It was always winter, but never Christmas.
In C.S. Lewis’s The Lion, the Witch and the Wardrobe, the land of Narnia was under the cruel reign of the White Witch. But Aslan was on the move. When the witch and lion finally meet, the witch says to Aslan that one of the children, Edmund, has been found to be a traitor. The law of Narnia is that anyone who is a traitor belongs to the White Witch, and will be punished with death.
So Aslan strikes a deal with the witch and agrees to die in Edmund’s place. But then Aslan comes back from the dead. After he returns, the children are confused.
“But what does it all mean?” asked Edmund’s sister, Susan.
“It means,” said Aslan, “that though the Witch knew the Deep Magic, there is a magic deeper still which she did not know: Her knowledge goes back only to the dawn of time. But if she could have looked a little further back, into the stillness and the darkness before Time dawned, she would have read there a different incantation. She would have known that when a willing victim who had committed no treachery was killed in a traitor’s stead, the Table would crack and Death itself would start working backward.”
Behind the Curtain of Eternity
In this children’s tale, Lewis masterfully gets to the heart of our redemption. And he helps us see the love of the triune God toward us in “the stillness before time dawned.” There, in eternity past, Father and Son and Spirit conspired to love a people for themselves. They determined both to create us and — knowing that we would bring their good creation to ruin — also decided to set their loving and eternal gaze on us, as particular, chosen, and treasured children.
It’s unfortunate that the biblical teaching of “God’s decree” (as theologians have called it) and his predestinating glory has turned sour among so many Christians. When something so biblically rich and spiritually nourishing becomes so distasteful that we refuse to consume it, we need to reconsider our diet.
In the Stillness Before Time
In the first chapter of Ephesians, the apostle Paul is so overtaken with the majesty of our redemption that he can hardly stop to put a period behind his statements. So, his one long sentence runs from verse 3 through to verse 11. But what infuses every pore of that one, long sentence is its beginning:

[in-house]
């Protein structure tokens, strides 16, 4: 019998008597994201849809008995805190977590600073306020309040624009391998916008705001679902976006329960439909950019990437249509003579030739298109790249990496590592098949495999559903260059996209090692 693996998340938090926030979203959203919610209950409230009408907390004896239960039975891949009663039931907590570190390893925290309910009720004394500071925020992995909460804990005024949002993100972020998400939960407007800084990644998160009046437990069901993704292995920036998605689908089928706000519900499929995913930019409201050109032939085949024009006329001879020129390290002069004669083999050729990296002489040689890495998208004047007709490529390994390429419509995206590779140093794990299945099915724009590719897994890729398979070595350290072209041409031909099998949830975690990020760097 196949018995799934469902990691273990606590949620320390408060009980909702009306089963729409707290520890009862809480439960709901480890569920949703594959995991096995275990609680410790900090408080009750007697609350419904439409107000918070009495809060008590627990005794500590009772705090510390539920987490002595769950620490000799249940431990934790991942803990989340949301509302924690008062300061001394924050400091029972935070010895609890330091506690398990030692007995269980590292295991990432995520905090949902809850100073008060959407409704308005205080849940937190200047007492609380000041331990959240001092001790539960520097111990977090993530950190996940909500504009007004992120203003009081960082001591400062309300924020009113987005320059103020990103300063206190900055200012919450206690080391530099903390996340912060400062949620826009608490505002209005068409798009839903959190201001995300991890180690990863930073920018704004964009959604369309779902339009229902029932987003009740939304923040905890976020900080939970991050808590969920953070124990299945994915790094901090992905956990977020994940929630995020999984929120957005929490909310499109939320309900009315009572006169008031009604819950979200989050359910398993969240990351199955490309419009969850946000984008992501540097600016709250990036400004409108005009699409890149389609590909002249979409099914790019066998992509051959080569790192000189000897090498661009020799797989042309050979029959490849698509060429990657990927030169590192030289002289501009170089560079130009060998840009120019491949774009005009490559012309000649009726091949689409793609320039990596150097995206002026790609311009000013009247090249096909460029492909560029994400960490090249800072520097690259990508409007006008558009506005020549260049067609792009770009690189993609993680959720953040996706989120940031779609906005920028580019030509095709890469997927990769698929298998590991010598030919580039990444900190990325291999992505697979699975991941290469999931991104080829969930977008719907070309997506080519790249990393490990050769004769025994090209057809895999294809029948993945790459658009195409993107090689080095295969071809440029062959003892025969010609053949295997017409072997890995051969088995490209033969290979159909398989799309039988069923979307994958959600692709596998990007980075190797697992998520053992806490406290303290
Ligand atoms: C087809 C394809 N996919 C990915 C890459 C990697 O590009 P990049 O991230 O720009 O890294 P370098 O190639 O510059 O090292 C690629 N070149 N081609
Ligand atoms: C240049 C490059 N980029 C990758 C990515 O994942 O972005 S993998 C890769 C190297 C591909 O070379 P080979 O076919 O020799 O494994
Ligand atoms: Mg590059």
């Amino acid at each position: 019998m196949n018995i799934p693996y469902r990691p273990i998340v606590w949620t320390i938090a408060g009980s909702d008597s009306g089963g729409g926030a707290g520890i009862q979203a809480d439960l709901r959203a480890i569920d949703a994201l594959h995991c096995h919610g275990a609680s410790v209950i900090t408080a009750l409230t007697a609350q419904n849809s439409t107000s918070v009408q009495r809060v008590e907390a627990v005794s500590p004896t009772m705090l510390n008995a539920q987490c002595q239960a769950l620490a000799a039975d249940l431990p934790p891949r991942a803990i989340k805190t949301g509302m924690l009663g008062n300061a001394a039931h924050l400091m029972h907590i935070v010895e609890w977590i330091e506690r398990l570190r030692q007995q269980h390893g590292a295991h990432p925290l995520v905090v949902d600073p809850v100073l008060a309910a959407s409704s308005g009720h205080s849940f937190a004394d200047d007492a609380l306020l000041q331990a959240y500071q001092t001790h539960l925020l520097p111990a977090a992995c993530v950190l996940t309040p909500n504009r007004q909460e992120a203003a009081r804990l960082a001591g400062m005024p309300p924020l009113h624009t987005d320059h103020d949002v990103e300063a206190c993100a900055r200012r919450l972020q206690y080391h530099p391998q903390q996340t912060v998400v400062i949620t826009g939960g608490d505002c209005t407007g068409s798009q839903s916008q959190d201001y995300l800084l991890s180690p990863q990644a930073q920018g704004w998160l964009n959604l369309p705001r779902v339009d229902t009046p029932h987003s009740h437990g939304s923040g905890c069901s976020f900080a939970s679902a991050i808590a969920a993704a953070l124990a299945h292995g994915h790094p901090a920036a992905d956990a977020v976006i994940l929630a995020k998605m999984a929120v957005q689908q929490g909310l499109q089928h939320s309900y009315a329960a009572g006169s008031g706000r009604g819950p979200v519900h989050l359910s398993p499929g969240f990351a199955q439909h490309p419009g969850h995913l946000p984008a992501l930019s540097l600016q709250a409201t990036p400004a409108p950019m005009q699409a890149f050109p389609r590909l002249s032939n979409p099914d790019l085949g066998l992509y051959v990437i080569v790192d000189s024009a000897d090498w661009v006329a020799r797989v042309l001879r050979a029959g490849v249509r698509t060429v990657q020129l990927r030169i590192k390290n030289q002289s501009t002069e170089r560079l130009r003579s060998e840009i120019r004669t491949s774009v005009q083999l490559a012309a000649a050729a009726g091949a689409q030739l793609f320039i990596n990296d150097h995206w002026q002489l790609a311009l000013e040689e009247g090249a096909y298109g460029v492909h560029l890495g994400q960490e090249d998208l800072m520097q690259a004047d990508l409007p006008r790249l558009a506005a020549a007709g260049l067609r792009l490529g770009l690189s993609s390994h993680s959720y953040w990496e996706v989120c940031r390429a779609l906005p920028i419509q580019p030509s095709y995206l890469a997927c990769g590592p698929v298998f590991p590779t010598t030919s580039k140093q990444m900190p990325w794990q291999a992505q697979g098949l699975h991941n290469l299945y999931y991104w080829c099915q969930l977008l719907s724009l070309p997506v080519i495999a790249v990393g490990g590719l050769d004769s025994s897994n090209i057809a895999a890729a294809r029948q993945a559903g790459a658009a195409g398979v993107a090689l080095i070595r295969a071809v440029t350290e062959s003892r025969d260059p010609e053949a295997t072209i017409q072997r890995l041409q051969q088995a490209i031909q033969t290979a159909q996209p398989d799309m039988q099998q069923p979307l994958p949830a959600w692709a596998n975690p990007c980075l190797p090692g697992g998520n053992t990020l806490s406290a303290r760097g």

Blessed be the God and Father of our Lord Jesus Christ, who has blessed us in Christ with every spiritual blessing in the heavenly places, even as he chose us in him before the foundation of the world, that we should be holy and blameless before him. In love he predestined us for adoption to himself as sons through Jesus Christ, according to the purpose of his will. (Ephesians 1:3–5)
God’s servant is inspired by God’s Spirit to show us what God was doing before the world began. In these verses, we have what only God can give: a glimpse into the eternal moment of his glorious plan. The triune God prepared every detail of the blueprint for his eternal kingdom. Not only did he plan it all, but he himself would work the entirety of that blueprint according to the counsel of his own sovereign will (Ephesians 1:11).
Without the solid meat of this biblical truth, our souls eventually will falter. Unless we eavesdrop on eternity, we will develop spiritual cataracts. In order to see clearly, we first need to hear clearly. We must set our minds on the transcendent so that the immanent can take its proper place in our lives.
Not to Us, O Lord
Paul begins by ascribing blessing to God the Father because of what he has accomplished in his Son. But Paul won’t let us focus that accomplishment on us. His immediate interest is not in the benefits we receive from Christ, important as those are. His mind moves immediately from praising God to God’s eternal choice. Paul’s interest is to help us see that what we have from the Father, through the Son, is a result of the Father’s determination “before the foundation of the world” to so love us that he would save us from our sin.
We’ve just finished another Olympic year. American athletes earned a record number of medals. These athletes committed the entirety of their lives to their athletic tasks. It is natural, then, that they take pride in their accomplishments.
But the Christian can never think that the salvation that we have in Christ is anything like the rigors of athletic training. Not only have we earned nothing of what we have in Christ, but what we have is a result of decisions made by the triune God before we, or anything else in creation, even existed.
Who Gets the Glory?
Most Christians recognize that, apart from Christ, there is no salvation. But far fewer recognize that our salvation had its beginning before time began. It was there that the triune God determined to love you for eternity. It was there that the Son did not count equality with God a thing to be grasped, but emptied himself, being obedient to the point of death on a cross (Philippians 2:6–8).
Until we see this divine determination as the eternal “ground zero” of our salvation, we simply cannot engage in wholehearted worship of God. If God did not unilaterally, from eternity, instigate his sovereign plan of salvation for me, then my salvation must, even if in some small way, be “up to me.” If we contribute anything to our salvation, our songs of praise to the glory of God will always be playing our own tune in a minor key.
Paul will not let us speak into eternity past; we can look, but not touch. Only in that way will the light shine in the proper place, on the stage and not the audience. Only in that way is it possible to say, “Blessed be the God and Father of our Lord Jesus Christ,” without whispering on the side, “And me, too.”